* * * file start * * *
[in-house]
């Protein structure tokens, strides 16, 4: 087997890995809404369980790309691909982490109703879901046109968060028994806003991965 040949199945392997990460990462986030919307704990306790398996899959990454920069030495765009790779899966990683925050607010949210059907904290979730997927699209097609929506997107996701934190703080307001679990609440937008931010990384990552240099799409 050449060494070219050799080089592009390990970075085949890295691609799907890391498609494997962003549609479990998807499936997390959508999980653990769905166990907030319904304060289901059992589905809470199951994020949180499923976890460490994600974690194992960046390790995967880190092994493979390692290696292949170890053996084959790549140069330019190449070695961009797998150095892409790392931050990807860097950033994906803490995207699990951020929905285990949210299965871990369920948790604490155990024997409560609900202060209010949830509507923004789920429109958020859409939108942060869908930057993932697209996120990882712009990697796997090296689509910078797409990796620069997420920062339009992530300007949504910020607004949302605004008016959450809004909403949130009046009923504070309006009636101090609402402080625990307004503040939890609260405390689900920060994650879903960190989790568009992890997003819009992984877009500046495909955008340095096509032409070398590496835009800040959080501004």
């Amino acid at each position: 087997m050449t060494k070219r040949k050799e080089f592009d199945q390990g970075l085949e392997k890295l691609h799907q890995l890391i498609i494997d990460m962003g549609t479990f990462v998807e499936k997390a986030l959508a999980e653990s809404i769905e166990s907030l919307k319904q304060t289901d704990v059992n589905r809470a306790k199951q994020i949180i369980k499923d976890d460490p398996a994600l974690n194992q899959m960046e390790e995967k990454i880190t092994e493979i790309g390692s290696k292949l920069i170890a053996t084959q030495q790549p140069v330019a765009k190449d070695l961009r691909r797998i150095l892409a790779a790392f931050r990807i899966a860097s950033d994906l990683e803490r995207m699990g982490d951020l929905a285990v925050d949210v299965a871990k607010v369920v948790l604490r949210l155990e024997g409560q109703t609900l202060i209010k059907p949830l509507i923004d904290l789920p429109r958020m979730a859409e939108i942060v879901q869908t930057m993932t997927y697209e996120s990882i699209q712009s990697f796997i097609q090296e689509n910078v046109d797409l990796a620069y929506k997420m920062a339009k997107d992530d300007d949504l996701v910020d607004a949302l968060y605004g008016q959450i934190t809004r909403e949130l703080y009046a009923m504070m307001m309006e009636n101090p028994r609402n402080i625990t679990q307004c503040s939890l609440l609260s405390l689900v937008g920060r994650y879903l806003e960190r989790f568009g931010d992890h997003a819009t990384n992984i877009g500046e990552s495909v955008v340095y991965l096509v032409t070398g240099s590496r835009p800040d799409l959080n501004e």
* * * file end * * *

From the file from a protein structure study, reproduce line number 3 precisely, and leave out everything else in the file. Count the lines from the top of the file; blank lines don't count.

């Amino acid at each position: 087997m050449t060494k070219r040949k050799e080089f592009d199945q390990g970075l085949e392997k890295l691609h799907q890995l890391i498609i494997d990460m962003g549609t479990f990462v998807e499936k997390a986030l959508a999980e653990s809404i769905e166990s907030l919307k319904q304060t289901d704990v059992n589905r809470a306790k199951q994020i949180i369980k499923d976890d460490p398996a994600l974690n194992q899959m960046e390790e995967k990454i880190t092994e493979i790309g390692s290696k292949l920069i170890a053996t084959q030495q790549p140069v330019a765009k190449d070695l961009r691909r797998i150095l892409a790779a790392f931050r990807i899966a860097s950033d994906l990683e803490r995207m699990g982490d951020l929905a285990v925050d949210v299965a871990k607010v369920v948790l604490r949210l155990e024997g409560q109703t609900l202060i209010k059907p949830l509507i923004d904290l789920p429109r958020m979730a859409e939108i942060v879901q869908t930057m993932t997927y697209e996120s990882i699209q712009s990697f796997i097609q090296e689509n910078v046109d797409l990796a620069y929506k997420m920062a339009k997107d992530d300007d949504l996701v910020d607004a949302l968060y605004g008016q959450i934190t809004r909403e949130l703080y009046a009923m504070m307001m309006e009636n101090p028994r609402n402080i625990t679990q307004c503040s939890l609440l609260s405390l689900v937008g920060r994650y879903l806003e960190r989790f568009g931010d992890h997003a819009t990384n992984i877009g500046e990552s495909v955008v340095y991965l096509v032409t070398g240099s590496r835009p800040d799409l959080n501004e």